For the first time following the shooting death of his nephew Takeoff, Quavo has shared an emotional eulogy to honor a man whom he now sees as his "angel."
The Migos member, 31, on Saturday posted a lengthy statement to Instagram, written alongside a collage of personal photos, as he reflected on the bond that they shared, not just as a nephew and his uncle — or as some would call them "Unc and Phew" — but rather as an inseparable duo. The statement comes 11 days after Takeoff was shot and killed in Houston on Nov. 1 at age 28, following a private party with Quavo, who was not injured in the incident.
"This whole time I've been trying to figure out what you really are to me because nephew wasn't it. We hated the word 'nephew' or when they said 'Unc and Phew' because we always knew we were way closer than that and it made me feel old too," Quavo wrote. "Now I finally get it… you are OUR angel watching me and watching us this whole time in living form, making sure EVERYONE FELT UR LOVE AND HUGS while u here and u made our dreams come true."
Quavo started his letter with the words "Dear Take," before reflecting on some of their earliest childhood memories — aspirations of being in the WWE together (which they eventually achieved) and even winning a Boys and Girls Club talent show by performing the 2000 track "Get Your Roll On" by Big Tymers.
As Quavo recalled, Takeoff had a "REAL passion for music" from a young age, and while Quavo wasn't sure what he wanted to do and attempted to pursue sports, Takeoff already "knew every song off the Hot Boyz album."
"So it's safe to say we had something going then," Quavo wrote. "It came easy to us when it came to style and swag. We were always looking like somebody cuz our mama dressed us like rappers or grown men as u can see in the pictures! Our clothes were huge, but we had the look!!!"
Beyond their childhood together, Quavo toasted Takeoff's work with Migos — the Grammy-nominated group that they formed alongside cousin Offset that went on to earn two Billboard No. 1 albums. He attributed the creation of Migos' iconic "triplet flow," which they brought to the forefront of popular music throughout the 2010s, to Takeoff. "He never worried about titles, credit, or what man got the most shine, that wasn't him," Quavo continued, "He didn't care about none of that as long as we brought it back home to the family!"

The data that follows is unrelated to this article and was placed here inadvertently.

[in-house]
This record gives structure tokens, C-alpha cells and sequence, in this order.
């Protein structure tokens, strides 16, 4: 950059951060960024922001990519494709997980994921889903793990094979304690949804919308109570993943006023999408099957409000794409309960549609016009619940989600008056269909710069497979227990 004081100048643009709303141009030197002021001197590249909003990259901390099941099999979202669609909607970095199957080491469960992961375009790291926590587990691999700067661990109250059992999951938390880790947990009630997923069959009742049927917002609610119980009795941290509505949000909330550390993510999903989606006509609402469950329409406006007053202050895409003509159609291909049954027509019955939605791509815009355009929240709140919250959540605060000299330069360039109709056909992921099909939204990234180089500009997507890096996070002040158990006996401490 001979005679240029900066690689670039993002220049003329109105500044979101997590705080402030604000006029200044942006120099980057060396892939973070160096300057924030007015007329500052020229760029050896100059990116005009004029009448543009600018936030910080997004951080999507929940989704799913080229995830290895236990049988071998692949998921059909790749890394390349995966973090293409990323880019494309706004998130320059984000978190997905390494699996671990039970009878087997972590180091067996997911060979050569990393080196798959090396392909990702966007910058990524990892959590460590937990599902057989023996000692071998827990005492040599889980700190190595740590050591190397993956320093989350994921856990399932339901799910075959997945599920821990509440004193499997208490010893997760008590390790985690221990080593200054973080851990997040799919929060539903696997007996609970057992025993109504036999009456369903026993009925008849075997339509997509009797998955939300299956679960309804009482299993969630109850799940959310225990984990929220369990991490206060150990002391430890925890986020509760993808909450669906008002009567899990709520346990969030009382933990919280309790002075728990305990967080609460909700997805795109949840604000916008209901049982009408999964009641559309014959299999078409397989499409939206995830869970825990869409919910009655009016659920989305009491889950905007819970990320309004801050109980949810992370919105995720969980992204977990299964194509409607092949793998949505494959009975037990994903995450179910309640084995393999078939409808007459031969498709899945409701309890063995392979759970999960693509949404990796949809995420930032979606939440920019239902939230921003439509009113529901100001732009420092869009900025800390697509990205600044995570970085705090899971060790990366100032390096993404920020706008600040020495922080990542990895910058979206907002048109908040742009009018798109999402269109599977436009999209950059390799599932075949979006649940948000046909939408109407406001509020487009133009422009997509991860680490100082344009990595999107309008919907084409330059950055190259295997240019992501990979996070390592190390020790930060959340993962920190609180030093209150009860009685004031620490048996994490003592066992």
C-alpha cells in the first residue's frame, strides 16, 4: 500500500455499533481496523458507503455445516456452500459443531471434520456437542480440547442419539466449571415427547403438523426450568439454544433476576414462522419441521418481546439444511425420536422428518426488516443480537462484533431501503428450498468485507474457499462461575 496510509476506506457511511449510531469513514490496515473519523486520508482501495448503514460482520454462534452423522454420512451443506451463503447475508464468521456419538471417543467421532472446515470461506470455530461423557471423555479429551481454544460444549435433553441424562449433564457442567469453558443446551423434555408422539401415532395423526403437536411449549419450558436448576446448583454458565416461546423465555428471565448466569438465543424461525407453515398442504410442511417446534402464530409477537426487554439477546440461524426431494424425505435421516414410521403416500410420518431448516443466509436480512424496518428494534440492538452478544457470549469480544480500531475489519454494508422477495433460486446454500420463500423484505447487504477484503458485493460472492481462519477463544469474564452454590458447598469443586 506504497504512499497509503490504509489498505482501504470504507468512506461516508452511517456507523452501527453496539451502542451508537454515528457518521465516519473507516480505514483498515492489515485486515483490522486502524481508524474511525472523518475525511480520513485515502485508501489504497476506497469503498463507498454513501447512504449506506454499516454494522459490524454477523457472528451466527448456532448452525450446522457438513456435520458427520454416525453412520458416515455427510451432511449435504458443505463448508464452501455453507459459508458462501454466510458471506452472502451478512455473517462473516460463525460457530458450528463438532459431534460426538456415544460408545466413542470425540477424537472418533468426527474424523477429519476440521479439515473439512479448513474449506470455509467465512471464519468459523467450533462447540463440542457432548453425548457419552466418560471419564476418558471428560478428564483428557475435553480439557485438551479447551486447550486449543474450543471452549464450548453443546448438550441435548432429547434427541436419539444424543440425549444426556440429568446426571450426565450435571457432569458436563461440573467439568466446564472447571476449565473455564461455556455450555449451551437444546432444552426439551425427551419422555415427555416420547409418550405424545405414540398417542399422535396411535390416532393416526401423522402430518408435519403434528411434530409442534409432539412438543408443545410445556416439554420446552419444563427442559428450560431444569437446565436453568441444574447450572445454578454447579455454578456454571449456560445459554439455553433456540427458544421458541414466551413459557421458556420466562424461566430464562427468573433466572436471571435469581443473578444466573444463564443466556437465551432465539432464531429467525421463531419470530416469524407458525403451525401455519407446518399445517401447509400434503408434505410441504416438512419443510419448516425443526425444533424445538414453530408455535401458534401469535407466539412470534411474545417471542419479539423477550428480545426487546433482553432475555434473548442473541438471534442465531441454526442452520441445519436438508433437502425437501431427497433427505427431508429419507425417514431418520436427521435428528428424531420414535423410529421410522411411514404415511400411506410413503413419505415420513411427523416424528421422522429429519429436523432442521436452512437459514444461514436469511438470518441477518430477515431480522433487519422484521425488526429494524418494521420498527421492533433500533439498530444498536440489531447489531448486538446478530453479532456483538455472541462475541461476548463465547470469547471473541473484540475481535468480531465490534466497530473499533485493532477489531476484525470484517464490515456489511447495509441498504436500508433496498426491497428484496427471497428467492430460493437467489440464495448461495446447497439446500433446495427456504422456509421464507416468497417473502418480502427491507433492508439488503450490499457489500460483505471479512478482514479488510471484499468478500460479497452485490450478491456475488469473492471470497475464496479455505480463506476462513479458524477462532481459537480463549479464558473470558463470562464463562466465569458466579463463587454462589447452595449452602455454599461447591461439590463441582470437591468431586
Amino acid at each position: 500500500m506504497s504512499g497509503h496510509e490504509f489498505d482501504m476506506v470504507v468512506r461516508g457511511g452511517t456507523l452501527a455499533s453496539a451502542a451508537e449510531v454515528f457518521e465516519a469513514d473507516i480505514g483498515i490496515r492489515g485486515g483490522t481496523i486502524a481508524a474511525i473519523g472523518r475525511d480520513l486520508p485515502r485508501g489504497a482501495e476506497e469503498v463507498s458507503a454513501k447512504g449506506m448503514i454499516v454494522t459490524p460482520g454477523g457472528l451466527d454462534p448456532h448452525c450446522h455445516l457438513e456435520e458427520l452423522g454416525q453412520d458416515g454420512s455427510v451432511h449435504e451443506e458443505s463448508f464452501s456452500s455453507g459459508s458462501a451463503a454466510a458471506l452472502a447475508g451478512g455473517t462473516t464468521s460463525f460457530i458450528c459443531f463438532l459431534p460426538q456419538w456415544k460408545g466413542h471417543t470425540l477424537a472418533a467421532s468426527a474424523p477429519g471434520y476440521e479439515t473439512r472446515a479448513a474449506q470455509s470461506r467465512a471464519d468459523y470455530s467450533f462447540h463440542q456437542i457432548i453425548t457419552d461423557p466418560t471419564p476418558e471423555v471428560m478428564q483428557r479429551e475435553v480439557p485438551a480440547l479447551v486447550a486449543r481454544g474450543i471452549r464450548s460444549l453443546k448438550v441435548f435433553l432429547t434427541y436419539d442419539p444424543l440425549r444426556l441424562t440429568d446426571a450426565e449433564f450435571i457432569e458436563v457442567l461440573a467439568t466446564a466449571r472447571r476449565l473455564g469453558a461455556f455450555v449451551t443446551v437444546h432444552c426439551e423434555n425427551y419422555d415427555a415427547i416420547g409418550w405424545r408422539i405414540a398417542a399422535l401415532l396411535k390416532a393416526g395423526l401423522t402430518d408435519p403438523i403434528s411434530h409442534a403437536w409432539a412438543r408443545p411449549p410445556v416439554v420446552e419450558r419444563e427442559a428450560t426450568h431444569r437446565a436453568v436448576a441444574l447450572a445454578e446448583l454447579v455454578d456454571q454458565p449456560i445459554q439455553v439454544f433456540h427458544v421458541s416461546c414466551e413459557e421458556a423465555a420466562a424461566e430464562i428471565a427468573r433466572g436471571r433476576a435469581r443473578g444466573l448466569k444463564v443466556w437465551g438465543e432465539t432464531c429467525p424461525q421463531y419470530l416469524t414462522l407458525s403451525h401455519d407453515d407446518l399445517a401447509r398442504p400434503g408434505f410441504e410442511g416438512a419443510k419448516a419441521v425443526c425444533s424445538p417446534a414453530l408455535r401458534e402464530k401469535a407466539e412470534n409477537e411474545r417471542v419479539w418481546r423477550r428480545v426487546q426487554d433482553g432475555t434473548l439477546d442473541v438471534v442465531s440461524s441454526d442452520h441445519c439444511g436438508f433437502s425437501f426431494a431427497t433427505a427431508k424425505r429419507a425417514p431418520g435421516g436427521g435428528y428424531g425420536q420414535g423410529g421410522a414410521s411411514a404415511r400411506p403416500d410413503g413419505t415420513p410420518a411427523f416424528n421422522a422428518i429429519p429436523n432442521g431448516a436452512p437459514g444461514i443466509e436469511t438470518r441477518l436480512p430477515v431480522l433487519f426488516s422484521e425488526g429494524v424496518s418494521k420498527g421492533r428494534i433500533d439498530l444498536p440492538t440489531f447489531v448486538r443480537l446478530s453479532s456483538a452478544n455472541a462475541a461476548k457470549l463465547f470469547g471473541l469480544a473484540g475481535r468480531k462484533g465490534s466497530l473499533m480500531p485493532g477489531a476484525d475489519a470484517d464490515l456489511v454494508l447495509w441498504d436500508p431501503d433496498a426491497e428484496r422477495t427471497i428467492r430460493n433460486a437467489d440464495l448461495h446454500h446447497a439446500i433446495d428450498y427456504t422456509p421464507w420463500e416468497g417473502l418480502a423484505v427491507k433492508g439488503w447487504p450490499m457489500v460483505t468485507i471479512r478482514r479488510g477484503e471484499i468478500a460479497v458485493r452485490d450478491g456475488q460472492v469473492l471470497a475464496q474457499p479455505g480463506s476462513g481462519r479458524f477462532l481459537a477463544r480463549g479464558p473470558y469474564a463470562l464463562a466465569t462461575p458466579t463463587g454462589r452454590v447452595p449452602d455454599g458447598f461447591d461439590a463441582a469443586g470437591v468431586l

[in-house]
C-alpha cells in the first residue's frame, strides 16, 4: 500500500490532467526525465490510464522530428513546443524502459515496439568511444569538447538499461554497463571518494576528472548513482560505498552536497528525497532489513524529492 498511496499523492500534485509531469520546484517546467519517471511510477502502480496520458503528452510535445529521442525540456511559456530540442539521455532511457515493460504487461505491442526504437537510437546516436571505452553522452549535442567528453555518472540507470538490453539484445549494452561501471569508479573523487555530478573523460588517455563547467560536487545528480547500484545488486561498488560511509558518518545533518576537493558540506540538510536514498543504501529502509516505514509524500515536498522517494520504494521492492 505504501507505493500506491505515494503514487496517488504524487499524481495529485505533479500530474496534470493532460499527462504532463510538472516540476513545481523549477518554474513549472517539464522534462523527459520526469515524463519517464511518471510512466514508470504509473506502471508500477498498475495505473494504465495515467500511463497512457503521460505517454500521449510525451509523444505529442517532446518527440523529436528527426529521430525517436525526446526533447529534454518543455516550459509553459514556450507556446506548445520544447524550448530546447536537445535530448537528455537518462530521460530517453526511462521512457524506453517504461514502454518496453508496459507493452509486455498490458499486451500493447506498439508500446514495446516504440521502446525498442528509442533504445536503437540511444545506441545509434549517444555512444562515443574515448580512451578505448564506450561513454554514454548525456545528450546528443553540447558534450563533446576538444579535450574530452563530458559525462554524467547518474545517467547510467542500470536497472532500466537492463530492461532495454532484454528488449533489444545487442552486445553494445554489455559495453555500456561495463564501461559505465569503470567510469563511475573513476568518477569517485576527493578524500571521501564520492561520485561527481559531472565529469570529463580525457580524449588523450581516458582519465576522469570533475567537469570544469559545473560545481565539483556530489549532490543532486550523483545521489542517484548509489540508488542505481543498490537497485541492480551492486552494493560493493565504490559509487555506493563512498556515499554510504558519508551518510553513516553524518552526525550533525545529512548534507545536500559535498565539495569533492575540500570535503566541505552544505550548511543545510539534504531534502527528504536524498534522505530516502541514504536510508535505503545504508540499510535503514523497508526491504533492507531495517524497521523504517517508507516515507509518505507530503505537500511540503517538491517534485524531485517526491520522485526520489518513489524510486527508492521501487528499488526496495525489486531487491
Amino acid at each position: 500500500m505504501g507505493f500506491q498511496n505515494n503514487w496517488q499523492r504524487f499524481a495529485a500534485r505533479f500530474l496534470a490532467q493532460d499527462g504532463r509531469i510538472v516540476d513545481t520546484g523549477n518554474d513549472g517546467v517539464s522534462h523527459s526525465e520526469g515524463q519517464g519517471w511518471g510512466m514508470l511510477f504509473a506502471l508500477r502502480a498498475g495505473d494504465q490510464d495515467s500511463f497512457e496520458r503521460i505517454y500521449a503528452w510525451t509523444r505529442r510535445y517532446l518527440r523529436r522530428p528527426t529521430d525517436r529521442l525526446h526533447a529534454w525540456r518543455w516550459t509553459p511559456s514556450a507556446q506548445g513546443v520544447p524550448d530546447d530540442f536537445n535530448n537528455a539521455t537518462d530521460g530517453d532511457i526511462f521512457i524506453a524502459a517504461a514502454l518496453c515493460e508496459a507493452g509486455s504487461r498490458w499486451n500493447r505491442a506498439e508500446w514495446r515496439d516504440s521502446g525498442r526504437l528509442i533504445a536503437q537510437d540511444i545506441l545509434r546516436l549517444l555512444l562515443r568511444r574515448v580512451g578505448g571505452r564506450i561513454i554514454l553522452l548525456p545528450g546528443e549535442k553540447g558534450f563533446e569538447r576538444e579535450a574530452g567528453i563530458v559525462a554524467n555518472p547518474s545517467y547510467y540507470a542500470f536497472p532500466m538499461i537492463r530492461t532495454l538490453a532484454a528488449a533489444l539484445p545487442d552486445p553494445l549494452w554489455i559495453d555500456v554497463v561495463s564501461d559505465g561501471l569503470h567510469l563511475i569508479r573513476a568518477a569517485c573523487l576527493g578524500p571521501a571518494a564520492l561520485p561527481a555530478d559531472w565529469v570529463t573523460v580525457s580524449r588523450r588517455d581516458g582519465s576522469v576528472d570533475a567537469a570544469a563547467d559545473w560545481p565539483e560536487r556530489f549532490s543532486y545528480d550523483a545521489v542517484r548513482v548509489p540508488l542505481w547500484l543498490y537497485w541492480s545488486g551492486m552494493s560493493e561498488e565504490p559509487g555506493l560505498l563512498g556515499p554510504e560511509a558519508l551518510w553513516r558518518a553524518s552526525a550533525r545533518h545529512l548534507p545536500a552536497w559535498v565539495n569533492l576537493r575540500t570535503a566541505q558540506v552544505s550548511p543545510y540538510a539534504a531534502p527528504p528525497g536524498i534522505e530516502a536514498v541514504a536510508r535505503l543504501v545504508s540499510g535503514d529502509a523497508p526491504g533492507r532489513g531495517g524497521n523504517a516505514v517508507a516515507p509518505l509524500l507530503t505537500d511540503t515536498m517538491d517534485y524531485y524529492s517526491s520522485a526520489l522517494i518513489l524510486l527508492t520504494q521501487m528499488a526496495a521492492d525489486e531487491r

But ultimately, Takeoff was family. Quavo wrote about the pride he feels having seen the world with his nephew, and the ways he's blessed members of their immediate family. "You will continue to send your blessings down from Heaven, and I will continue to keep your name alive as long as I live," he shared. "It's always been my responsibility to look after my nephews and nieces. I will do that before we make moves or any decisions, we gon' always say, 'What would Take think?' Always been, ain't nun gonna change. Me and u knew we gon always be with each other for life and jus like now we gon see each other again. I love you with all my heart."
Wrapping up his eulogy, Quavo asked his late nephew to ask God what he has to do to "be with you again... In a place where there's no pain, no demons, no jealousy, no envy, no greed."
"Whatever we have to do God, to be at that place of paradise, send us the tools now cuz we wanna be with Take. Love you nephew!"
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The emotional tribute came a month after Quavo and Takeoff released their collab album Only Built for Infinity Links on Oct. 7. It also came just a day after Takeoff's Celebration of Life at the State Farm Arena in Atlanta. Both Migos members, Quavo and Offset, were in attendance as others like Drake gave speeches to honor the late rapper. Chloe Bailey and Justin Bieber were among the performers at the event, where Bieber played an acoustic version of his song "Ghost" for the 21,000 in attendance.
Fans are encouraged to donate to The Rocket Foundation, a charity honoring Takeoff's legacy that intends "to support programs which are saving lives through proven, community-based solutions to prevent gun violence." The charity's first round of funding will go toward the Community Justice Action Fund, H.O.P.E. Hustlers, Live Free, and Offenders Alumni Association.